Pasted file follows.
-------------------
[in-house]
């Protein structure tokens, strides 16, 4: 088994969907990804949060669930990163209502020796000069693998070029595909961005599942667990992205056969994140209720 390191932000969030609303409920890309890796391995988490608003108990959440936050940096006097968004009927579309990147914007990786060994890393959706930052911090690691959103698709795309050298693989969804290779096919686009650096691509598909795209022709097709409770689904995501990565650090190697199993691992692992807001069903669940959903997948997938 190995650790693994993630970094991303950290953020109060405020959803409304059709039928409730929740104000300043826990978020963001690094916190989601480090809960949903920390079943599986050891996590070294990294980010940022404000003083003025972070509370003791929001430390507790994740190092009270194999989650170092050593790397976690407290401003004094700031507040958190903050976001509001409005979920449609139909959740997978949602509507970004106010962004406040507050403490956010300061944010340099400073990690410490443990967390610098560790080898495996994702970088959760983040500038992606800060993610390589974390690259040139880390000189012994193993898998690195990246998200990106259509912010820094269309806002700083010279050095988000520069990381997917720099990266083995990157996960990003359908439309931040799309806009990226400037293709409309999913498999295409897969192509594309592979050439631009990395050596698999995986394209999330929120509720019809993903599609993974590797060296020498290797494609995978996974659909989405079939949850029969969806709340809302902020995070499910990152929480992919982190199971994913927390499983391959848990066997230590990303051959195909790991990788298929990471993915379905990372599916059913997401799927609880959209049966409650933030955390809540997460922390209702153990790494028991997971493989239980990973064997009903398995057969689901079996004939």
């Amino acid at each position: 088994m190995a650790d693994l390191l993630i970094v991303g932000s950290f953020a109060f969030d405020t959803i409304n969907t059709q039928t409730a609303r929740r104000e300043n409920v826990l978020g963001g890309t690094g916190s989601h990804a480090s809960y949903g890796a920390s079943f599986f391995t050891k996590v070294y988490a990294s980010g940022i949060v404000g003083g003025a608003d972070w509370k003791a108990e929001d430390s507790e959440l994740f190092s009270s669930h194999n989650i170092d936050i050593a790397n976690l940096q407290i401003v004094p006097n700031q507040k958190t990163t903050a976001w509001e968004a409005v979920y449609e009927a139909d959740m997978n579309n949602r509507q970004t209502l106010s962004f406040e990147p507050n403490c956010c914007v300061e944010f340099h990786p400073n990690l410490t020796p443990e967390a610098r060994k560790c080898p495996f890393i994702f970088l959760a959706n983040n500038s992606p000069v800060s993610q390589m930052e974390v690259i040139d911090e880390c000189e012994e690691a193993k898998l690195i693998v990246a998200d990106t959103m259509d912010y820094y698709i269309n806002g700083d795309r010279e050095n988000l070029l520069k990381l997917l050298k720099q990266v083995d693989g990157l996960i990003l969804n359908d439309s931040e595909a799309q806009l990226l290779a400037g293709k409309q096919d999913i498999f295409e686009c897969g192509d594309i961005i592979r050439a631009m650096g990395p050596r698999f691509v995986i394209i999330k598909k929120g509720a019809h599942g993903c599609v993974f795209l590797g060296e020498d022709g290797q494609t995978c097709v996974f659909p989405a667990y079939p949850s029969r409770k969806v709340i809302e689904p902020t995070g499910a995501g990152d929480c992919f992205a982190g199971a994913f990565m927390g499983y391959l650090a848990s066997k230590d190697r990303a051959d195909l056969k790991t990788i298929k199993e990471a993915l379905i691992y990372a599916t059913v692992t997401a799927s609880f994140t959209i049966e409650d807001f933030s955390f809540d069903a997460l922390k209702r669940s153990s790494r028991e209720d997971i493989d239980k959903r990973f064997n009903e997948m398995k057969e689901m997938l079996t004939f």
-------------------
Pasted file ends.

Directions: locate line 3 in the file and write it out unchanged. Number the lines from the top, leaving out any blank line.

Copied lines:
């Amino acid at each position: 088994m190995a650790d693994l390191l993630i970094v991303g932000s950290f953020a109060f969030d405020t959803i409304n969907t059709q039928t409730a609303r929740r104000e300043n409920v826990l978020g963001g890309t690094g916190s989601h990804a480090s809960y949903g890796a920390s079943f599986f391995t050891k996590v070294y988490a990294s980010g940022i949060v404000g003083g003025a608003d972070w509370k003791a108990e929001d430390s507790e959440l994740f190092s009270s669930h194999n989650i170092d936050i050593a790397n976690l940096q407290i401003v004094p006097n700031q507040k958190t990163t903050a976001w509001e968004a409005v979920y449609e009927a139909d959740m997978n579309n949602r509507q970004t209502l106010s962004f406040e990147p507050n403490c956010c914007v300061e944010f340099h990786p400073n990690l410490t020796p443990e967390a610098r060994k560790c080898p495996f890393i994702f970088l959760a959706n983040n500038s992606p000069v800060s993610q390589m930052e974390v690259i040139d911090e880390c000189e012994e690691a193993k898998l690195i693998v990246a998200d990106t959103m259509d912010y820094y698709i269309n806002g700083d795309r010279e050095n988000l070029l520069k990381l997917l050298k720099q990266v083995d693989g990157l996960i990003l969804n359908d439309s931040e595909a799309q806009l990226l290779a400037g293709k409309q096919d999913i498999f295409e686009c897969g192509d594309i961005i592979r050439a631009m650096g990395p050596r698999f691509v995986i394209i999330k598909k929120g509720a019809h599942g993903c599609v993974f795209l590797g060296e020498d022709g290797q494609t995978c097709v996974f659909p989405a667990y079939p949850s029969r409770k969806v709340i809302e689904p902020t995070g499910a995501g990152d929480c992919f992205a982190g199971a994913f990565m927390g499983y391959l650090a848990s066997k230590d190697r990303a051959d195909l056969k790991t990788i298929k199993e990471a993915l379905i691992y990372a599916t059913v692992t997401a799927s609880f994140t959209i049966e409650d807001f933030s955390f809540d069903a997460l922390k209702r669940s153990s790494r028991e209720d997971i493989d239980k959903r990973f064997n009903e997948m398995k057969e689901m997938l079996t004939f």